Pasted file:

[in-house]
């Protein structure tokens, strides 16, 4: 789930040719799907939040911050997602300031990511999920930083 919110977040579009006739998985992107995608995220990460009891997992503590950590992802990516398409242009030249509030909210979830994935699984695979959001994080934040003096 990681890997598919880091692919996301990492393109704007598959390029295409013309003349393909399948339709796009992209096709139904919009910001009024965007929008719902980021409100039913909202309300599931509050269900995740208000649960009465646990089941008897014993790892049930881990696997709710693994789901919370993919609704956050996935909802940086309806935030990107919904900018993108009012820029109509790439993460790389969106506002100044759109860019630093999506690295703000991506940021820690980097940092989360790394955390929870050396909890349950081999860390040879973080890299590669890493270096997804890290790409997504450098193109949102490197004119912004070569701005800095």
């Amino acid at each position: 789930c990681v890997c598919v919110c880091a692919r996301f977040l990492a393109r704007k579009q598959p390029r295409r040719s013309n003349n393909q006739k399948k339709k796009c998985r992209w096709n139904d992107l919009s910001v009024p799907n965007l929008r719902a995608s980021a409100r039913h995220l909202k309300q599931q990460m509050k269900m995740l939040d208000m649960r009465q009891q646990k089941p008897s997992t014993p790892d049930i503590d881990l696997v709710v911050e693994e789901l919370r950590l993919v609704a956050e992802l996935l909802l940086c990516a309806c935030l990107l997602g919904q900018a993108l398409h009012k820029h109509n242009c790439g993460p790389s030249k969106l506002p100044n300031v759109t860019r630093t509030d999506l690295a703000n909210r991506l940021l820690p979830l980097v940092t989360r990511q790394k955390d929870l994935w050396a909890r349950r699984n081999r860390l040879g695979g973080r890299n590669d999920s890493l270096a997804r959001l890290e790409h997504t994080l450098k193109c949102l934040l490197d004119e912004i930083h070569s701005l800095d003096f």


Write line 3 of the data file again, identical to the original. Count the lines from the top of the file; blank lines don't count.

């Amino acid at each position: 789930c990681v890997c598919v919110c880091a692919r996301f977040l990492a393109r704007k579009q598959p390029r295409r040719s013309n003349n393909q006739k399948k339709k796009c998985r992209w096709n139904d992107l919009s910001v009024p799907n965007l929008r719902a995608s980021a409100r039913h995220l909202k309300q599931q990460m509050k269900m995740l939040d208000m649960r009465q009891q646990k089941p008897s997992t014993p790892d049930i503590d881990l696997v709710v911050e693994e789901l919370r950590l993919v609704a956050e992802l996935l909802l940086c990516a309806c935030l990107l997602g919904q900018a993108l398409h009012k820029h109509n242009c790439g993460p790389s030249k969106l506002p100044n300031v759109t860019r630093t509030d999506l690295a703000n909210r991506l940021l820690p979830l980097v940092t989360r990511q790394k955390d929870l994935w050396a909890r349950r699984n081999r860390l040879g695979g973080r890299n590669d999920s890493l270096a997804r959001l890290e790409h997504t994080l450098k193109c949102l934040l490197d004119e912004i930083h070569s701005l800095d003096f």